I was working on training exercises in a local hardware store recently with a beautiful, nearly “bomb-proof” Golden Retriever named Solda. She was making find after find during our nose work class in a very busy, public location. After one fast find, her owner and I stood around chatting, remarking to one another how impressed we were with Solda’s nose abilities.
Suddenly, calm and confident Solda looked above our heads and let out a deep growl. We followed her gaze and understood in a second why she was growling: Hanging above us was a very realistic-looking mannequin in full scuba gear. Solda then began barking so loudly that a store clerk looked over and remarked: “Tell the dog that’s where we put our unruly customers!” Ha!
We quickly moved Solda to a different part of the store, but in doing so, we passed a scary-looking, strange butler/ghoul. Surprisingly, Solda merely licked his stiff hand as we passed. Earlier she also had passed a giant, inflated turkey, but that didn’t phase her either. In fact, nothing phased her, save for that mannequin hanging from the ceiling.
Holiday decor and costumes can be a terrific way to socialize a young dog if done properly. On the other hand, they can also terrify and mentally scar (and scare) a dog. As we enter the three-month period of holiday cheer and associated decor, I encourage you to think about what the holidays look like from a dog’s perspective. Here’s how I imagine many dogs see human-created holidays:
What feels like one thousand knocks on the door, and each time the door is opened, there are small people wearing crazy-looking costumes, many of which block the human’s face, leaving the dog no way to determine if the little monsters are friends or a danger.
Oh, all of those lovely smells. We know dogs have powerful noses, so a turkey cooking all day in the oven must be heaven on doggie earth … until the dog is scolded several times to quit putting his big nose near our human food. Also, why are there so many new people in the house? What happened to the dog’s daily walk?
Hanukkah and Christmas
So much hubbub! Human excitement! Tired parents! Noisy celebrations! AND more good-smelling food that the dog can breathe in but rarely gets to eat. Also, the dog’s daily routine is thrown out the door — as is, often, the dog himself.
New Year’s Eve
Dreaded fireworks. Oh, how they hurt a dog’s sensitive ears! Plus, the humans all seem to be acting a bit … goofy. And the next day no one gets up early, and some humans act a bit testy.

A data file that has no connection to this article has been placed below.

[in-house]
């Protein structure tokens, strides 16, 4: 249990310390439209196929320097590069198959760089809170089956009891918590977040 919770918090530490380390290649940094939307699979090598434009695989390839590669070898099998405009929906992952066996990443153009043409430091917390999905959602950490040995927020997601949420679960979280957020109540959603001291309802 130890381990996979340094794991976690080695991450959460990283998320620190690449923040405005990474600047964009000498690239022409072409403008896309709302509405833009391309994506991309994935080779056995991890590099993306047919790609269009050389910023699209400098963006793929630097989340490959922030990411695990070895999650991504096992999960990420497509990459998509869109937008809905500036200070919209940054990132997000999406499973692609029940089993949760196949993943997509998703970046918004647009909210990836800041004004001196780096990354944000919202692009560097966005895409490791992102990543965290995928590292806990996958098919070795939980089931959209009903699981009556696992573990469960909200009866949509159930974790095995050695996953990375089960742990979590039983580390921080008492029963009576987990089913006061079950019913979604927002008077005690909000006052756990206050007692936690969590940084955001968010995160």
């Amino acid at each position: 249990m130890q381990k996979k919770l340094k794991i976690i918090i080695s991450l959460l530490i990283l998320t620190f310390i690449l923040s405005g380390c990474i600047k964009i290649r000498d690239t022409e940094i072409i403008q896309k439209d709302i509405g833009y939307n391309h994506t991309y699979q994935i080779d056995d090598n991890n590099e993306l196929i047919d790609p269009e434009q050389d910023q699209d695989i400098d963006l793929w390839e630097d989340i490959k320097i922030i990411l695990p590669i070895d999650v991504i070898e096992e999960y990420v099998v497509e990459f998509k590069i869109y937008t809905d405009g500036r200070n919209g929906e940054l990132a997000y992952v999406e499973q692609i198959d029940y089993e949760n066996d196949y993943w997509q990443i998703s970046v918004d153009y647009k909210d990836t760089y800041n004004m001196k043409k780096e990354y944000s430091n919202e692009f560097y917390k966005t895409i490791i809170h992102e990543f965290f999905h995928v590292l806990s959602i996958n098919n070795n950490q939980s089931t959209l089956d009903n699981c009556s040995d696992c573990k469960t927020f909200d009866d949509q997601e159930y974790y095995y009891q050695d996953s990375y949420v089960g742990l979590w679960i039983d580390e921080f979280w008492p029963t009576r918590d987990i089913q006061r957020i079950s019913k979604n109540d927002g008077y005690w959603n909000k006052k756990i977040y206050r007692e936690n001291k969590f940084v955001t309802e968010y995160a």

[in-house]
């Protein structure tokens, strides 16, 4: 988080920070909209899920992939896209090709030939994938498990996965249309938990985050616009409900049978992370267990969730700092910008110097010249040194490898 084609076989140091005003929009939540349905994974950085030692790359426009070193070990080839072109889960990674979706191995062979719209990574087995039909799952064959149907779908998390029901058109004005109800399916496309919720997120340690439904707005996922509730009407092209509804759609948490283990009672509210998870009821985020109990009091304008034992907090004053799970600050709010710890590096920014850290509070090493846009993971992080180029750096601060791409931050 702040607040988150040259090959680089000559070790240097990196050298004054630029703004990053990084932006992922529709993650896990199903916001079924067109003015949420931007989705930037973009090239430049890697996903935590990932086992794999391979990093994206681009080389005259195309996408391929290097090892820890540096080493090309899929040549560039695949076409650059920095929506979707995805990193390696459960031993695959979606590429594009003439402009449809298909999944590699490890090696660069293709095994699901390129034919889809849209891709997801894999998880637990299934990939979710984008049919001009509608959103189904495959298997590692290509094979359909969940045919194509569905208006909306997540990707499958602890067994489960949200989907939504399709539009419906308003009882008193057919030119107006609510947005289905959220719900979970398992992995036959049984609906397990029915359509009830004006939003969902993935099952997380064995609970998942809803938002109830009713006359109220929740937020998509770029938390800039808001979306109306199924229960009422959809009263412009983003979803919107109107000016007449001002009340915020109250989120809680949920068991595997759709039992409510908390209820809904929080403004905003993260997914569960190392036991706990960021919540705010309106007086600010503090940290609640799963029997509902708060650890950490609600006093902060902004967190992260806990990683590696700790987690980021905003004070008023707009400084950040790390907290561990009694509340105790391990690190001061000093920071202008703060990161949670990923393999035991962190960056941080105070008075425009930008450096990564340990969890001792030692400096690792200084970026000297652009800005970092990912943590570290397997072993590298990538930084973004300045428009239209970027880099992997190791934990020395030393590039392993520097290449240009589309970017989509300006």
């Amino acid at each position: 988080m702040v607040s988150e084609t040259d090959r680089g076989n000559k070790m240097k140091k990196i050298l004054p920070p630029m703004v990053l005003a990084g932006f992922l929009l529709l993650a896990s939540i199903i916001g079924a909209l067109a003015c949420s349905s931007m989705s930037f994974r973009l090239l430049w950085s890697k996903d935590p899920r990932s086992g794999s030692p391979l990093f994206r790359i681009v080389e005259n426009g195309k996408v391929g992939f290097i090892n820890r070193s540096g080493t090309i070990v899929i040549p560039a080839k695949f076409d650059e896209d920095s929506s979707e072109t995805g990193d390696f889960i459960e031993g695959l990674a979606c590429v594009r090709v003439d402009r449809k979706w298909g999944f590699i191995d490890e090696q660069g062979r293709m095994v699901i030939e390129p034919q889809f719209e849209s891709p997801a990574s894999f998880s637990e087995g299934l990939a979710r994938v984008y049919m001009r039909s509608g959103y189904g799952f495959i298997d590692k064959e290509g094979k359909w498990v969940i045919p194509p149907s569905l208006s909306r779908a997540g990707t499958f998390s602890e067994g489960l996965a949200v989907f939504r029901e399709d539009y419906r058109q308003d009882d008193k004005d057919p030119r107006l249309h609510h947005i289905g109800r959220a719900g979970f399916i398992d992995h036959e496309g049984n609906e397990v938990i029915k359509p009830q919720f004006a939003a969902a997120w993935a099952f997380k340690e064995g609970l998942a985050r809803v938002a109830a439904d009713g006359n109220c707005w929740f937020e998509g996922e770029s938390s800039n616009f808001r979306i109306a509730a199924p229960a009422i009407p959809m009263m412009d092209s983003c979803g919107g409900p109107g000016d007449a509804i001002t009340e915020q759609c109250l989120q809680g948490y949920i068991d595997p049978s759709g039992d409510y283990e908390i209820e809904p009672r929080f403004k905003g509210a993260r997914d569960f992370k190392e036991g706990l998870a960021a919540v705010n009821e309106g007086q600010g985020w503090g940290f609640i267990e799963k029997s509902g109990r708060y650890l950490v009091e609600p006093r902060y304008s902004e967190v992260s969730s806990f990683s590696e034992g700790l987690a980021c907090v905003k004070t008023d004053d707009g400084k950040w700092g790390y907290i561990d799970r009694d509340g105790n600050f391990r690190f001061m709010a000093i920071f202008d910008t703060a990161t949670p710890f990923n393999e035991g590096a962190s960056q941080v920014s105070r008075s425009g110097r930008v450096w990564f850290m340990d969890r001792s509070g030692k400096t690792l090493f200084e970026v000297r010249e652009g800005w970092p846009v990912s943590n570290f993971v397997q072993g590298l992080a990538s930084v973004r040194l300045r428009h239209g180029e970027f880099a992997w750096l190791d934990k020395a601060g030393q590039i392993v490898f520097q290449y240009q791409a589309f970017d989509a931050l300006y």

What’s the deal with these rabbits? Some are chocolate and poisonous to dogs. Some are GIANT costumed rabbits that scare dogs. Some dogs get rabbit ears placed on their heads while the humans stand back, take photos, and laugh and laugh.
This might be the worst from a dog’s perspective — so very loud!! Shelters are the busiest in the days after this holiday because terrified dogs bolt from their yards when careless humans leave them alone to go out and enjoy the loud booms and explosions.
So, what’s an owner to do?
Don’t worry, you don’t have to cease all human celebrations and holidays. Here are five tips to ensure your entire family – even your four-legged family members – stay happy and safe this holiday season:
1. Keep your dog’s routine as normal as possible
Dogs thrive on a daily routine because it helps them predict their environment. Try extra hard to work in daily mental activities for your dog.
2. Try some fun nose work games
Tether your dog (or have someone hold him on leash) and let him observe you hiding delicious treats around your home or backyard. Unhook the leash and tell your dog: “Find it!” You might need to help out and show him the first few finds. Sniffing and seeking are crucial dog joys with the added benefit of tiring dogs quickly.
3. When a lot of people are coming over, exercise your dog beforehand
It is important to get your dog to engage in solid physical exercise before a party. Then give your dog her own quiet space in a room or a safe place away from the guests. Turn up soft classical music, and give the dog a long-lasting, safe chewie. If needed, talk to your veterinarian about some fast-acting anti-anxiety medication, especially if fireworks are going to be blasting. And never crate a dog who isn’t already crate-trained or who doesn’t love being crated.
4. Don’t overfeed your dog human food
Just because we humans like to overindulge on rich food and candy during holidays, please don’t make your dog do the same. Never give them chicken or turkey bones. If you want to indulge them, try putting great meat or cheese treats into a Kong, pour over some chicken stock, and freeze it overnight so it takes the dog a bit longer to work out the good stuff. Another good dog “gift” is frozen, raw beef and lamb soup bones.
5. Carve out quiet time for both you and your dog
We busy-bee humans always need more quiet time, and during the frantic holiday rush, we need it more than ever. So do our dogs.
With just a little more focus on our dogs, they can learn to enjoy the holiday season as much as we do.
Read more about training:
- How to Prepare Your Dog for Holiday Guests
- How I Help My Dog With Her Fear and Anxiety Issues
- Ask the Trainer: How Can I Stop My Dog from Barking in the Car?
About the author: Annie Phenix, CPDT-KA, is a force-free professional dog trainer enjoying her mountain-filled life in Colorado. She is a member of the Pet Professional Guild and the National Association of Canine Scent Work. She is also working on a book due out in spring of 2016: The Midnight Dog Walkers, about living with and training troubled dogs. Join Annie on her dog-training Facebook page.
The post How Dogs See Holidays — and How You Can Make Celebrations Less Stressful for Them appeared first on Dogster.